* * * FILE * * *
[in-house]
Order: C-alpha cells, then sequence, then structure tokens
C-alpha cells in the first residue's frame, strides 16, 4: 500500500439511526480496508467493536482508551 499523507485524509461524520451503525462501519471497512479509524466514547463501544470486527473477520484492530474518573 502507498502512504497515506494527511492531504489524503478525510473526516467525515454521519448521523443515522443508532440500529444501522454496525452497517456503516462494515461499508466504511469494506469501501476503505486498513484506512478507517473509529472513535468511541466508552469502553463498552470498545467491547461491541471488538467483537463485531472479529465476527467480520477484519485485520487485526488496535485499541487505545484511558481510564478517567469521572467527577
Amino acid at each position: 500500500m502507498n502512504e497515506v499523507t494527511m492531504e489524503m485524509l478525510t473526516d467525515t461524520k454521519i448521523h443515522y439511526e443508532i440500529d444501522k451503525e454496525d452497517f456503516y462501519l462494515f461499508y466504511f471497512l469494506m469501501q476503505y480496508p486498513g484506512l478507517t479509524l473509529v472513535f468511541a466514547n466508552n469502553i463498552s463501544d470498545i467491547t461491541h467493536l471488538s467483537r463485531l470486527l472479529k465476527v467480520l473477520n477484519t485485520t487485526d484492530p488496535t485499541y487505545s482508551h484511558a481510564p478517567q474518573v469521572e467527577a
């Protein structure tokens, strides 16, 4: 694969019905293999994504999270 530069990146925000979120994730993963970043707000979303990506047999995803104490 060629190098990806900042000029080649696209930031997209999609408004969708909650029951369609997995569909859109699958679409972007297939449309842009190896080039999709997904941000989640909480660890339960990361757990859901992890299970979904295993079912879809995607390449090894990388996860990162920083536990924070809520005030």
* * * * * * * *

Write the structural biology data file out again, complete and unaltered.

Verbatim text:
[in-house]
Order: C-alpha cells, then sequence, then structure tokens
C-alpha cells in the first residue's frame, strides 16, 4: 500500500439511526480496508467493536482508551 499523507485524509461524520451503525462501519471497512479509524466514547463501544470486527473477520484492530474518573 502507498502512504497515506494527511492531504489524503478525510473526516467525515454521519448521523443515522443508532440500529444501522454496525452497517456503516462494515461499508466504511469494506469501501476503505486498513484506512478507517473509529472513535468511541466508552469502553463498552470498545467491547461491541471488538467483537463485531472479529465476527467480520477484519485485520487485526488496535485499541487505545484511558481510564478517567469521572467527577
Amino acid at each position: 500500500m502507498n502512504e497515506v499523507t494527511m492531504e489524503m485524509l478525510t473526516d467525515t461524520k454521519i448521523h443515522y439511526e443508532i440500529d444501522k451503525e454496525d452497517f456503516y462501519l462494515f461499508y466504511f471497512l469494506m469501501q476503505y480496508p486498513g484506512l478507517t479509524l473509529v472513535f468511541a466514547n466508552n469502553i463498552s463501544d470498545i467491547t461491541h467493536l471488538s467483537r463485531l470486527l472479529k465476527v467480520l473477520n477484519t485485520t487485526d484492530p488496535t485499541y487505545s482508551h484511558a481510564p478517567q474518573v469521572e467527577a
């Protein structure tokens, strides 16, 4: 694969019905293999994504999270 530069990146925000979120994730993963970043707000979303990506047999995803104490 060629190098990806900042000029080649696209930031997209999609408004969708909650029951369609997995569909859109699958679409972007297939449309842009190896080039999709997904941000989640909480660890339960990361757990859901992890299970979904295993079912879809995607390449090894990388996860990162920083536990924070809520005030």